Doctors, surgeons, and other healthcare workers are among the most often sued careers in the country. This is because the potential for negative outcomes is simply much higher than in other jobs that don’t quite literally place someone’s life in your hands. However, despite how often these cases arise, they’re notoriously difficult for plaintiffs to win. This is due in large part to the fact that it is difficult to separate a negative outcome that’s a natural risk of a procedure from a negative outcome that occurred due to a doctor’s negligence. Even more difficult to separate is the difference between medical negligence and medical malpractice. Keep reading to learn more about determining whether or not a doctor is liable for your negative medical outcomes, as well as what the differences are between negligence and malpractice.
Determining a Doctor’s Liability
When you or a loved one has experienced a negative outcome as the result of medical treatment, it’s natural to look for someone to blame. However, before you can determine whether the doctor has committed medical malpractice or medical negligence, it’s important to determine whether or not the doctor has any liability for those outcomes at all. As we stated above, all forms of medical treatment come with their own risks. This includes everything from taking prescriptions to undergoing complicated surgeries. When you accept medical treatment, you accept these risks. However, there are situations in which the doctor’s actions can increase the danger to the patient, and these are the cases that lead to medical malpractice or medical negligence lawsuits.
To determine whether or not a doctor has any liability for your injuries, you and your attorney will need to examine whether or not the doctor has breached their “duty of care” to you. Every interaction between doctor and patient includes an expectation that the doctor will provide the best possible care for the patient’s circumstances, and that they’ll do everything in their power to uphold the Hippocratic Oath to “do no harm.” You must be able to prove that the doctor breached that duty in some way.
If you can show that their actions or inaction contradict what any other reasonable medical professional would have done, you may be able to claim that they have some liability in the harm caused to you. For example, if you were given a medication and had a negative reaction to it, the doctor would not have breached duty of care; no reasonable medical professional can predict how patients will react to new medications. However, if the doctor overprescribed medication or provided the wrong medication to you, this could be considered a breach of duty of care and result in a lawsuit.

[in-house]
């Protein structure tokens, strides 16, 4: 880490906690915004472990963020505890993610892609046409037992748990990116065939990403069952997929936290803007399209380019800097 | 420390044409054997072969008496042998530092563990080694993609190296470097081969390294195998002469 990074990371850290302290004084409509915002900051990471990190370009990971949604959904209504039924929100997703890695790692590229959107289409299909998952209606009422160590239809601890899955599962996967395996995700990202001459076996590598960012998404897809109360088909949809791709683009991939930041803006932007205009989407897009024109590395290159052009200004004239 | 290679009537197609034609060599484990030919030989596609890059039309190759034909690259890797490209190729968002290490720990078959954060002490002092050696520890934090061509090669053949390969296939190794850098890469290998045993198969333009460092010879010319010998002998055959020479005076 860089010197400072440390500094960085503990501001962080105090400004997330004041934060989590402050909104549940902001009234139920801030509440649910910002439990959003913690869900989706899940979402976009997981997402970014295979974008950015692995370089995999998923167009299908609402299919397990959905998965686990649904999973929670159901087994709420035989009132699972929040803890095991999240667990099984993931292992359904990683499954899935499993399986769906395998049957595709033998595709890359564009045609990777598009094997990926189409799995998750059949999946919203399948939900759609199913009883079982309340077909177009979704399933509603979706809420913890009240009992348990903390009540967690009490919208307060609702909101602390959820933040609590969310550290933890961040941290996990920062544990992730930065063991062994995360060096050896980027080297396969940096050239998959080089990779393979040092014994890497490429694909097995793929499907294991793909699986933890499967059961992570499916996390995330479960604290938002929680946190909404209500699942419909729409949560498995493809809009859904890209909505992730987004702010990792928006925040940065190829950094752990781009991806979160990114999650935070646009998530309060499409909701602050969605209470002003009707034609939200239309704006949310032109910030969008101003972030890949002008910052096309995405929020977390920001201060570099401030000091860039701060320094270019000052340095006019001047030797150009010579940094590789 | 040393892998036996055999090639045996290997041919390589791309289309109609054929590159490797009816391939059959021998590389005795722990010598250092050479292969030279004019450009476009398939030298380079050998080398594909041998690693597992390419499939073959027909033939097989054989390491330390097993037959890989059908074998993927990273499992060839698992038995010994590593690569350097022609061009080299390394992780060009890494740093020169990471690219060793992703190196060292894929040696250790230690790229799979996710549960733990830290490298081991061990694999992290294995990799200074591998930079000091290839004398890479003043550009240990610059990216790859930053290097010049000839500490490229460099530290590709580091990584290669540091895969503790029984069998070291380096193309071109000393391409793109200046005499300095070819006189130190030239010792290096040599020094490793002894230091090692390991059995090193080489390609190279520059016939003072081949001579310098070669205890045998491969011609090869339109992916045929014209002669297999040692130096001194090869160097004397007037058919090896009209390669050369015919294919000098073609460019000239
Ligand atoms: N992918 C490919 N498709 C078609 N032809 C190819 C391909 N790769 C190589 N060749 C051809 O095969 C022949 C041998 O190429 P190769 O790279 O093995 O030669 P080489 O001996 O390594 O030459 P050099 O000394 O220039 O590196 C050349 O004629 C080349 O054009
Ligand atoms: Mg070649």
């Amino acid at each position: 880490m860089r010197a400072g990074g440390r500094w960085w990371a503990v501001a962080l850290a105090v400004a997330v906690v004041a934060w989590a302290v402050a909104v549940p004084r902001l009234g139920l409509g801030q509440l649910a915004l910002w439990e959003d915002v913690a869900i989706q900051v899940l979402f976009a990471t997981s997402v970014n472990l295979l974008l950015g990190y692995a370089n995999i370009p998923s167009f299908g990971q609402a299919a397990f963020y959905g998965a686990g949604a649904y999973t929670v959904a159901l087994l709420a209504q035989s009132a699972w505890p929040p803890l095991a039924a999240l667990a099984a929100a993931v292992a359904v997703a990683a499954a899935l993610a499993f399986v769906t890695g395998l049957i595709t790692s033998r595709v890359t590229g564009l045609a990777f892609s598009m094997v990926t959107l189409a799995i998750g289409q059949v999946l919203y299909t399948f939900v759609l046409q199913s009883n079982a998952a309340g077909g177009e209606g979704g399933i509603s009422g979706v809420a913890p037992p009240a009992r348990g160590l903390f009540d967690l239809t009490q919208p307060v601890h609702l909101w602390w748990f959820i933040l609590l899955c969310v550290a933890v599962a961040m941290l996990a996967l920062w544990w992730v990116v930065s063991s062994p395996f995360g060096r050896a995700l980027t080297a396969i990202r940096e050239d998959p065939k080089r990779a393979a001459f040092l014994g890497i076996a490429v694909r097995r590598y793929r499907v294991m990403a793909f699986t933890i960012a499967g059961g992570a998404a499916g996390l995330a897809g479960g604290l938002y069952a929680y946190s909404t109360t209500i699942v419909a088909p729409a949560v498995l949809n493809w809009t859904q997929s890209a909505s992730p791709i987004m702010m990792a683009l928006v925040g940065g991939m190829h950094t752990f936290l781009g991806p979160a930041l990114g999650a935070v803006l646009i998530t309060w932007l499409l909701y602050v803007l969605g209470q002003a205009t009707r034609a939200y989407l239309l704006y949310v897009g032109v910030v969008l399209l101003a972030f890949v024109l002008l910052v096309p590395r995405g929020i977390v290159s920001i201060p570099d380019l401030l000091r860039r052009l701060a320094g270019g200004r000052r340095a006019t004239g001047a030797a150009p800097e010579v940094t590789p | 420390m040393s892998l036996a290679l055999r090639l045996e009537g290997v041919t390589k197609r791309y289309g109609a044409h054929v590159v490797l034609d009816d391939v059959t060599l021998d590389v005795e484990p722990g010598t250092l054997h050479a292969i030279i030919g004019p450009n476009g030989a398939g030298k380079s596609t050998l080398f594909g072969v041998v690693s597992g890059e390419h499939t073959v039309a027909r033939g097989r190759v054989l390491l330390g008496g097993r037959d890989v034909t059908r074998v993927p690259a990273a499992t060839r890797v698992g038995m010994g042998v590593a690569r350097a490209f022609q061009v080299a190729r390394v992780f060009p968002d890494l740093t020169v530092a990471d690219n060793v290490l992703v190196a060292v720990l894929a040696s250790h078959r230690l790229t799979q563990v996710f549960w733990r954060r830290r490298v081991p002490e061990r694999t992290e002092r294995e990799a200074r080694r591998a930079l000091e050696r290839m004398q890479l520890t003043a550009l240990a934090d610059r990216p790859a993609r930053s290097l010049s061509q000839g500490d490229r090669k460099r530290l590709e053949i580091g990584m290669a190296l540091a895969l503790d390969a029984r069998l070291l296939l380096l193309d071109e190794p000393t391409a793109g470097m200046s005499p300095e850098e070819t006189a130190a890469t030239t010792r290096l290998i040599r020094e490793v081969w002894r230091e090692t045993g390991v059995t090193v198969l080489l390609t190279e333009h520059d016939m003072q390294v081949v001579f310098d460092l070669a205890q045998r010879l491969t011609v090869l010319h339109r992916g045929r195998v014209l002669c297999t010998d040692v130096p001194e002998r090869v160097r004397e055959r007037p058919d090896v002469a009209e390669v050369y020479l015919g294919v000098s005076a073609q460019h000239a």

What Is Medical Negligence
Once you’ve determined that the doctor has some liability in your injuries, it’s time to dig into the details to determine whether you have a case for medical negligence or medical malpractice. These two terms are very closely related, and it can often be difficult to draw a clear line between them, but we’ll provide as clear a breakdown as possible.
Firstly, medical negligence occurs when a doctor or other healthcare provider makes a mistake with no intent to do harm and no awareness of the error that they made. This can occur when a prescription is filled incorrectly, a patient is misdiagnosed, or an error occurs during surgery. As an example, let’s say that a surgeon damages a patient’s intestine during surgery, but is unaware that they’ve nicked the tissue. The patient is closed up, and the surgery is deemed a success until the patient’s damaged intestinal wall ruptures, requiring another emergency surgery and causing lasting harm to the patient’s digestive tract.
This would be classified as medical negligence. Mistakes happen in surgery, but the surgeon was unaware of the damage caused and couldn’t necessarily have prevented the harm that occurred.
What Is Medical Malpractice
Malpractice, on the other hand, occurs when a medical professional is aware of the potential negative consequences of their action before the action is taken, and they proceed anyways. (Note that medical malpractice does not have to include the actual intent to do harm; only the knowledge that harm could occur, and proceeding regardless of that knowledge.) Using the example above, let’s say that the surgeon scrubbed into surgery while slightly intoxicated. They should know that performing surgery while under the influence of drugs or alcohol significantly increases the risks to the patient; if the same mistake as described above were to occur because the surgeon chose to scrub in despite their mental state, it would be classified as malpractice.
How It Impacts Your Case
Malpractice cases are much more difficult to prove, but often have higher payouts than medical negligence cases. Therefore, you should only proceed with a malpractice case if you have very clear evidence to support that claim. If you’re uncertain whether the harm you’ve experienced classifies as medical malpractice or medical negligence, contact The Harr Law Firm for a consultation.